How to Build Your Own Laundry Risers

Add a little height to your front-load washer and dryer to make them easier to access by building your own laundry risers. A laundry riser is nothing more than a platform that you can place your washer and dryer on to lift them off your laundry room floor. Risers consist primarily of two platforms with posts between them to provide the necessary height. By leaving off the construction of walls around the posts, you can create a small storage area between the platforms to place your laundry room essentials.

Laundry risers raise your front-load washer and dryer to a more easily accessible height.

Step 1

Cut four 60-inch long 2-by-4 planks with a circular saw for the front and rear panels of your risers. Cut 10 25-inch long, 2-by-4 planks for the side panels and the reinforcing boards within the interior of the risers.

Step 2

Set two of the 60-inch boards onto the floor parallel to one another with two of the 25-inch boards between them and flush with the ends of the 60-inch boards to create a rectangular platform frame. You want to set the boards so that they’re 4 inches high. Place a carpenter’s square against the inside corners of the rectangle to make sure the joints are at 90-degree angles.

Step 3

Glue the frame together at the joints with wood glue. Drill a pilot hole through the 60-inch boards and into the ends of the 25-inch boards. Drive two 3-inch wood screws through the pilot holes and into the 25-inch boards at the joints with a screw set on the drill. Stagger the screws about 1 inch apart.

Step 4

Set three 25-inch boards between the 60-inch boards of the frames, spaced 13-1/8 inches apart to reinforce the frame. Drive two 3-inch screws into each of the reinforcing planks through the 60-inch boards to hold them in place.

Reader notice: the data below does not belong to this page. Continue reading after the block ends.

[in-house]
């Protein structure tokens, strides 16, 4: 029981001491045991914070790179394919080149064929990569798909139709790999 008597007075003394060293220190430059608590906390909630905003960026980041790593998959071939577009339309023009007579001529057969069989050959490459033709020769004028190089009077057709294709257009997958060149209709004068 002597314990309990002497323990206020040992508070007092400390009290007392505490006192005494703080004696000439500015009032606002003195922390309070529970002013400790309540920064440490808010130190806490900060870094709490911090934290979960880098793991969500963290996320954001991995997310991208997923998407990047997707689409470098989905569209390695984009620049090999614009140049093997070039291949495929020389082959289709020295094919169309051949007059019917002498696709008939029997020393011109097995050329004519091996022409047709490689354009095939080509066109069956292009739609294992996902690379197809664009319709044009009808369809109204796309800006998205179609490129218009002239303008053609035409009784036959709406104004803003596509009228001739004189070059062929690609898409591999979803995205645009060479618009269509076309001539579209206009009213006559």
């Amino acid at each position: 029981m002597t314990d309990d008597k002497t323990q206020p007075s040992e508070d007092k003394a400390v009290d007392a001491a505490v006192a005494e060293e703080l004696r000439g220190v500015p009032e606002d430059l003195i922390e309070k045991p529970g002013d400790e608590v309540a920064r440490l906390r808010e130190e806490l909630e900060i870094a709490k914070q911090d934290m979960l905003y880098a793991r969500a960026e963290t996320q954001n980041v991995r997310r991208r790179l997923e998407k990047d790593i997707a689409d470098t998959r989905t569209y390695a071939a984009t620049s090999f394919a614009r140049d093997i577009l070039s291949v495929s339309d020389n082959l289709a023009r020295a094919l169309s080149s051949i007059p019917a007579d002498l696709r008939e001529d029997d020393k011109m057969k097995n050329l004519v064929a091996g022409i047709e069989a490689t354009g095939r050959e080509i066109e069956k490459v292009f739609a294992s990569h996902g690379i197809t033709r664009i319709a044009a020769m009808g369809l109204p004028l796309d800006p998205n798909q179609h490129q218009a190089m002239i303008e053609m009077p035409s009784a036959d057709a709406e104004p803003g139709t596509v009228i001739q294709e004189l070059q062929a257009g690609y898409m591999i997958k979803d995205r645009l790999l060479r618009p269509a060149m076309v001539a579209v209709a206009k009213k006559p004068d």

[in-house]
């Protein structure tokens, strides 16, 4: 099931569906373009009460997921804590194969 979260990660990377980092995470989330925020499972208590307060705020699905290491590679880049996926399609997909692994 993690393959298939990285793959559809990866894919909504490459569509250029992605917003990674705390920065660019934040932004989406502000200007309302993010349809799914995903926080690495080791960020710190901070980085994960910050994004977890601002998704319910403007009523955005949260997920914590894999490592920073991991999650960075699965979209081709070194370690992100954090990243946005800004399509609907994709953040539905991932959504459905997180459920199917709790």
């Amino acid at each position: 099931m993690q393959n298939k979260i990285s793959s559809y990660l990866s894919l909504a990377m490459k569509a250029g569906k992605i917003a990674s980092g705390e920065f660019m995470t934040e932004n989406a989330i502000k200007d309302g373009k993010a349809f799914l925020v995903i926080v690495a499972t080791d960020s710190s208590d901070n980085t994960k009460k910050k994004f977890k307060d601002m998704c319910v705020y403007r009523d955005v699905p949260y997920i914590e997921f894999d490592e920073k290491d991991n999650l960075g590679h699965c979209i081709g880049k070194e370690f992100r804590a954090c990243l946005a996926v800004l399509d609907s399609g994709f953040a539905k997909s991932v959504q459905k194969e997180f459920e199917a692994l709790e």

Step 5

Cut a 3/4-inch plywood sheet 60 inches in length and 28 inches wide with the circular saw. Place a bead of construction adhesive over the tops of the planks of the frame then place the sheet of plywood onto the frame with the edges flush with the frame edge. Screw the board onto the frame planks with 2-inch wood screws spaced every 8 inches. Use a countersink bit on your drill to pre-drill the screw holes then switch to a screw bit to drive the screws into the board with the screw head flush with the board’s surface.

Step 6

Create a second platform by following the same construction process.

Step 7

Cut four pieces of 12-inch long 4-by-4 planks to use as pedestal legs for the risers.

Step 8

Turn one of the platforms upside down so that the framework is visible. Place a pedestal leg on each of the corners of the frame. Set an angle bracket beneath each pedestal leg with the long end of the bracket against the sidewall of the frame and the shorter length of the bracket against the bottom of the legs. Mark the location of the mounting holes in the bracket onto the sides of the frame and the legs with a piece of chalk. Remove the leg and the bracket.

Step 9

Drill a 1/2-inch deep pilot hole into each marked area. Switch to the screw set on the drill. Place the bracket onto the pedestal leg and secure it in place through the mounting hole and the pilot hole with 2-inch wood screws. Place a bead of wood glue over the corner and set the bracket back into place. Secure the bracket to the frame with 2-inch screws through the bracket and pilot holes to hold the legs in place.

Step 10

Cover the top of each leg with wood glue. Flip the second platform upside down and place it onto the four legs. Secure the pedestal to the legs with two 2-inch screws through the plywood and into the legs. Allow the glue to set for an hour then flip the entire riser over so that the flat platform forms each riser shelf, with the frames hidden beneath.

Step 11

Sand the cut edges of the plywood smooth with a power sander then wipe off the residue with a tack cloth.


  • Wear safety goggles and a face mask when cutting and drilling the wood to avoid inhalation of wood dust and eye irritation.

About the Author

Larry Simmons is a freelance writer and expert in the fusion of computer technology and business. He has a B.S. in economics, an M.S. in information systems, an M.S. in communications technology, as well as significant work towards an M.B.A. in finance. He's published several hundred articles with Demand Studios.